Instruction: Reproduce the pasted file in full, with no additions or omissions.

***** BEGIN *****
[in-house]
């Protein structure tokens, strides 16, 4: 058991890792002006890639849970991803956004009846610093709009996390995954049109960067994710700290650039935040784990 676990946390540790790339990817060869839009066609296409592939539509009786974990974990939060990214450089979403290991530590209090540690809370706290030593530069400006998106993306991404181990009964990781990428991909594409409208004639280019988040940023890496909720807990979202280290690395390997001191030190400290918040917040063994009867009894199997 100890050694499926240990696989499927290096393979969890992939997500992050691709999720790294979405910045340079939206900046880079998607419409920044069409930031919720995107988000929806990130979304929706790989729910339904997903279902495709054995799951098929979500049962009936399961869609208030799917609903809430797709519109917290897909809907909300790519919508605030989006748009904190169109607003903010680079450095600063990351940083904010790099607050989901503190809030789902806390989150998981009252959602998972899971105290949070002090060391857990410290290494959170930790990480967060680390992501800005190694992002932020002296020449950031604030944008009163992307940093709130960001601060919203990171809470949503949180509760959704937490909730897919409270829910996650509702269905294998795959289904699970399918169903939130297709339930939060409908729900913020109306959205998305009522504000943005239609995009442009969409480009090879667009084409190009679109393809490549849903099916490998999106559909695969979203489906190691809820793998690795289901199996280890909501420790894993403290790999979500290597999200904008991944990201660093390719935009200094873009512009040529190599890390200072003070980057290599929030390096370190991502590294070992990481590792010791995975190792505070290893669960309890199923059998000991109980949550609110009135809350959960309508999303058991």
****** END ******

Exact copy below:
[in-house]
């Protein structure tokens, strides 16, 4: 058991890792002006890639849970991803956004009846610093709009996390995954049109960067994710700290650039935040784990 676990946390540790790339990817060869839009066609296409592939539509009786974990974990939060990214450089979403290991530590209090540690809370706290030593530069400006998106993306991404181990009964990781990428991909594409409208004639280019988040940023890496909720807990979202280290690395390997001191030190400290918040917040063994009867009894199997 100890050694499926240990696989499927290096393979969890992939997500992050691709999720790294979405910045340079939206900046880079998607419409920044069409930031919720995107988000929806990130979304929706790989729910339904997903279902495709054995799951098929979500049962009936399961869609208030799917609903809430797709519109917290897909809907909300790519919508605030989006748009904190169109607003903010680079450095600063990351940083904010790099607050989901503190809030789902806390989150998981009252959602998972899971105290949070002090060391857990410290290494959170930790990480967060680390992501800005190694992002932020002296020449950031604030944008009163992307940093709130960001601060919203990171809470949503949180509760959704937490909730897919409270829910996650509702269905294998795959289904699970399918169903939130297709339930939060409908729900913020109306959205998305009522504000943005239609995009442009969409480009090879667009084409190009679109393809490549849903099916490998999106559909695969979203489906190691809820793998690795289901199996280890909501420790894993403290790999979500290597999200904008991944990201660093390719935009200094873009512009040529190599890390200072003070980057290599929030390096370190991502590294070992990481590792010791995975190792505070290893669960309890199923059998000991109980949550609110009135809350959960309508999303058991």